Now they are slowly moving to what will work on the foreign policy stage. Hagel was a Vietnam vet who was careful about war. In this case, some might say too careful. So, his departure probably means we’re going back to war. Yes, it sucks. But the alternative is worse.

At the same time, the same phrase — organizations blind and blind – fits the Pentagon too. Our military leaders want to go to war. That’s what they do. And many – not all – of our military leaders are bought by the military industrial complex. We should be aware of this. The budget sequester has taken millions from our troops and the contractors who supply them. War, for them, is good for business.

That’s not saying we should ignore the advice of the military brass, but they shouldn’t run the country. There is too much talk from pundits who say the war is being run by political hacks in the White House. We should stop and reflect on that. Don’t we choose a president for his counsel and for his ability to run things? Do we want our presidents to abdicate to the military?

If we go all in on this statement, then after a while the pendulum swings back and we will hear cries about not turning our country and the economy over the military blindly – as we appeared to do in 2003 to 2006 at the cost of billions in deficits. JFK’s response to the Cuban Missile Crisis should at least be considered.

Again I am not saying Obama is right or wrong. I am saying there are no easy answers.

Too often political voices want us to choose between black and white. Your job — as an informed citizen — is to see the gray.

These two books offer you nuance whereas arguments from the Republicans and the Democrats are fueled by their respective media that is financially dependent on special interest that put Republicans and Democrats into the White House and Congress.

It is a fierce circle. And this circle of money and influence dictates what most of us read or see. As an informed citizen, you need to look at all of these carefully.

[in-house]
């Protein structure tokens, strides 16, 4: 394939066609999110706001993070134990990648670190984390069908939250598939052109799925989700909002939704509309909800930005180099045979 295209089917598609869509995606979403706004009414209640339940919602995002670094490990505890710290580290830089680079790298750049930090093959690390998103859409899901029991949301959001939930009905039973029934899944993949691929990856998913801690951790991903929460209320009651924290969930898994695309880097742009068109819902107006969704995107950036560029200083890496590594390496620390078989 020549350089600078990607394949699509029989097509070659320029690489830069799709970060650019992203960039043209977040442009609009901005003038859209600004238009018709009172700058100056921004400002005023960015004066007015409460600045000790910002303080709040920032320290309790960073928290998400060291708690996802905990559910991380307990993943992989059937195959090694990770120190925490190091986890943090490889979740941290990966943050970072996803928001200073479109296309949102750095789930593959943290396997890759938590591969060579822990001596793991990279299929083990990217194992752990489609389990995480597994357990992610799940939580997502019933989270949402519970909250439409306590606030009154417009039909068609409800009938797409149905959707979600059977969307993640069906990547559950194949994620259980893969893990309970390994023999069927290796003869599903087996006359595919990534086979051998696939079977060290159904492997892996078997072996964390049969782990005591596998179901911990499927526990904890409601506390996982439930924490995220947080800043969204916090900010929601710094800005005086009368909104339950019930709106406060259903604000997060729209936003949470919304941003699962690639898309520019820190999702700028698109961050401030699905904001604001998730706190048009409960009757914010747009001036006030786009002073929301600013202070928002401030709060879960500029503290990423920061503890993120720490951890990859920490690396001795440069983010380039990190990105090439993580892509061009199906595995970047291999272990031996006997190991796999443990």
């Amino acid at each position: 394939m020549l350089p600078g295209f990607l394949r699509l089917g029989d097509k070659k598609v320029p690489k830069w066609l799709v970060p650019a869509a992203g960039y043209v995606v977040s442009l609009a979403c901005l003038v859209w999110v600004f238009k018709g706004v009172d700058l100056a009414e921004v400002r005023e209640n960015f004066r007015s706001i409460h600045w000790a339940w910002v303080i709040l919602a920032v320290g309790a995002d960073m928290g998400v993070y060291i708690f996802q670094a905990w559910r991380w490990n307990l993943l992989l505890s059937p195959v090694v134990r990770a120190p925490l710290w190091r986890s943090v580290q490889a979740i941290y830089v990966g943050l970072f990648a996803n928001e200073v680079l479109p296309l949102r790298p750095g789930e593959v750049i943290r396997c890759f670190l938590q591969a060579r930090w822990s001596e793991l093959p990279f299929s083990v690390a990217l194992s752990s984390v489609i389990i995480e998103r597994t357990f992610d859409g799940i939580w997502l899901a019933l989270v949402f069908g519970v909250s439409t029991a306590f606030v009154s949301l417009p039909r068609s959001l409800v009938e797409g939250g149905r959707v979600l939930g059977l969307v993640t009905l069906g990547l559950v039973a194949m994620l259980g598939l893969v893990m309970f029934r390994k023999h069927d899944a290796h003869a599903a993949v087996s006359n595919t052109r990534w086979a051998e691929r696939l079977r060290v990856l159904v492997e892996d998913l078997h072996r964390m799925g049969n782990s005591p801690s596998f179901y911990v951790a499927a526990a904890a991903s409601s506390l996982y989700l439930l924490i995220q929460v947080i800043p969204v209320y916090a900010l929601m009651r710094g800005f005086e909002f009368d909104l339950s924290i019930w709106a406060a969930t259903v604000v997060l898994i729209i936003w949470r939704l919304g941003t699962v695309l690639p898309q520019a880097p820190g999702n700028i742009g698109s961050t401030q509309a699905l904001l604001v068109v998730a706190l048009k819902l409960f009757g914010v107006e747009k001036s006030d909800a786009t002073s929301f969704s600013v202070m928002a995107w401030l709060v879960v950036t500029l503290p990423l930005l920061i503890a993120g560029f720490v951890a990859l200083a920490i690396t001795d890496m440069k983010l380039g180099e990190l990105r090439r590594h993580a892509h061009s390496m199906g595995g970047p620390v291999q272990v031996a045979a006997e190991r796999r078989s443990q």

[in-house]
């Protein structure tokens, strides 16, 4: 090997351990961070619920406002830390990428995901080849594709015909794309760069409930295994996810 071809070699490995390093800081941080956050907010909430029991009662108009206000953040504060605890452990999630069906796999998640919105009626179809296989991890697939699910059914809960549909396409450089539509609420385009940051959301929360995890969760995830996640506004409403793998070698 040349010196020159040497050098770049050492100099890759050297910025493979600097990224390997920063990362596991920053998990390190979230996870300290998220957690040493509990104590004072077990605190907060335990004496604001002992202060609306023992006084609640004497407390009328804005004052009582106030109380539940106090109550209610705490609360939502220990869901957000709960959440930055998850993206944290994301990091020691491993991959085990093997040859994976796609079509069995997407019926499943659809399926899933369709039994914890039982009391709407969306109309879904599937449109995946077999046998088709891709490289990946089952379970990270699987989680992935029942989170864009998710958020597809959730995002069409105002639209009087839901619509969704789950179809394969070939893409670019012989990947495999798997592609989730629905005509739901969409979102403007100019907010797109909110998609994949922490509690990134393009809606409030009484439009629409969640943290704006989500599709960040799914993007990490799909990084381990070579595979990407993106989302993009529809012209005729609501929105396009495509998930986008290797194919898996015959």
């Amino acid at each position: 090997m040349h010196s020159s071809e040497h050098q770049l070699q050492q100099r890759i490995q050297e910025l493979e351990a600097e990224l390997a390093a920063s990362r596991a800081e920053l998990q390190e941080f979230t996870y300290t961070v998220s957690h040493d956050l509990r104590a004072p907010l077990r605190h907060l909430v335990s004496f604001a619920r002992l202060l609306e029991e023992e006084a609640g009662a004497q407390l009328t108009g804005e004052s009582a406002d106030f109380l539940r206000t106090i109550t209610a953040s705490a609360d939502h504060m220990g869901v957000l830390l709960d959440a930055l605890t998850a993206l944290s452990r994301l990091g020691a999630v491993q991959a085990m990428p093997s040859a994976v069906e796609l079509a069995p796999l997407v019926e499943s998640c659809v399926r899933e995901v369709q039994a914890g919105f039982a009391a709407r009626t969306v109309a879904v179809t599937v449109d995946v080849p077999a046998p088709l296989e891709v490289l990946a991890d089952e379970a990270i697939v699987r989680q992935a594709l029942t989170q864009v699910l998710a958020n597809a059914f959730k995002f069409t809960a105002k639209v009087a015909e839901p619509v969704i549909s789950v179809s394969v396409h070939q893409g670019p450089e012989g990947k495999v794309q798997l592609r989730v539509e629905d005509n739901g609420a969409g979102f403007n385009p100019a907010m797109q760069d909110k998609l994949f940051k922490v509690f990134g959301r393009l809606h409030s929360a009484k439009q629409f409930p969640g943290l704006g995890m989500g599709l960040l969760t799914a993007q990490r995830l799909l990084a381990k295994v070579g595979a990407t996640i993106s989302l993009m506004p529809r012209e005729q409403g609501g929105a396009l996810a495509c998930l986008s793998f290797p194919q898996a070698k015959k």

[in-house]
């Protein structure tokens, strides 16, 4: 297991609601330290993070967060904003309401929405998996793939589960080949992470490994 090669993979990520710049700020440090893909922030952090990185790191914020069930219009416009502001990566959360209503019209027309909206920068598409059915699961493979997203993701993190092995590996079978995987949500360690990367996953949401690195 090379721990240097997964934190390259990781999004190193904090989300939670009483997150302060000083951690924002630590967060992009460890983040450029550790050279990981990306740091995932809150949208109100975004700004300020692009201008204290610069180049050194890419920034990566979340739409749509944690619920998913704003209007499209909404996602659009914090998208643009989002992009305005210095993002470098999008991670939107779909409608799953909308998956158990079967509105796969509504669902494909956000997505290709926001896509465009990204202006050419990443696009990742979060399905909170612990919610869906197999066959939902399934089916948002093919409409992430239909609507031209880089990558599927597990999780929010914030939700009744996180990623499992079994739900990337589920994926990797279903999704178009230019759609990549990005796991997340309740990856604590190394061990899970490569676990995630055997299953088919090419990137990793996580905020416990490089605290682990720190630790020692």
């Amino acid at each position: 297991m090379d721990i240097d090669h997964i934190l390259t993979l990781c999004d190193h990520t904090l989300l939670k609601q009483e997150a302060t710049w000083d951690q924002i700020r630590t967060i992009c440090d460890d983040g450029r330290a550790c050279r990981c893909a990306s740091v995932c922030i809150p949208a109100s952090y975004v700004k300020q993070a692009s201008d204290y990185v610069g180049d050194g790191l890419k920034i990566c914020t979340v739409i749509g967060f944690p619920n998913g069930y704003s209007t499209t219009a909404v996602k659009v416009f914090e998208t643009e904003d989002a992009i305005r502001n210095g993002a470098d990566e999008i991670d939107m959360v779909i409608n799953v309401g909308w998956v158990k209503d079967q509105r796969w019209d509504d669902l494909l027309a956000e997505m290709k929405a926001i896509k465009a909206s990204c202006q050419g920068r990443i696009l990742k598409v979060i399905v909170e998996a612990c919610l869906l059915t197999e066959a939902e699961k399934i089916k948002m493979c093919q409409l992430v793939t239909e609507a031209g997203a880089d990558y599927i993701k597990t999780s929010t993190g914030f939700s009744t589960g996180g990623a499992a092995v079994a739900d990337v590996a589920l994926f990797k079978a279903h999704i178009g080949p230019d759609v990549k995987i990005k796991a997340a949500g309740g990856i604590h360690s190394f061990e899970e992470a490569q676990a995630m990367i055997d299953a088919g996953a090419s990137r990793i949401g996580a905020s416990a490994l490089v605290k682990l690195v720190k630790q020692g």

For instance, you are hearing that the White House “micromanaged” Chuck Hagel. What does “micromanage” mean? That is a Republican talking point that says Mitt Romney should have been president. If we had a true businessman in the White House, they will tell us, this wouldn’t happen. I don’t know if that’s true or not – no one does.

But then also look at the far left. They would like us to go back to an agrarian age where we didn’t get involved in other countries’ business. That is not feasible as well. You cannot turn back a century of economic infrastructure and development. That’s why we need oil exploration that is environmentally safe. We also need a military that is equipped and trained to deal with the 21st Century enemies that are non-state actors and not spend money like we are taking down the Soviet Union again.

One of the reasons why we are having the problems today is because of our increased oil exploration and production. The Middle East and Russia are in these violent predicaments, primarily, because the price of oil has dropped dramatically. Why? We Americans are producing more driving down the price.

So our economic boom is also fueling an adverse reaction that threatens us – namely ISIS.

What does that mean for us? We need to decide if we want the economic gains and the financial responsibility of being the world’s cop and benefactor. We have yet to reconcile those two ideas.

Here’s how to start looking at the issue correctly.

First, stop paying exclusive attention to the far left and the far right. Read a wide range of ideas.

Second, when you take in any content from the mainstream media realize their bias. Understand their bias and use that bias as a filter for the information you are consuming.

Then you will get some truth and common sense.

Unfortunately, folks, it’s up to you.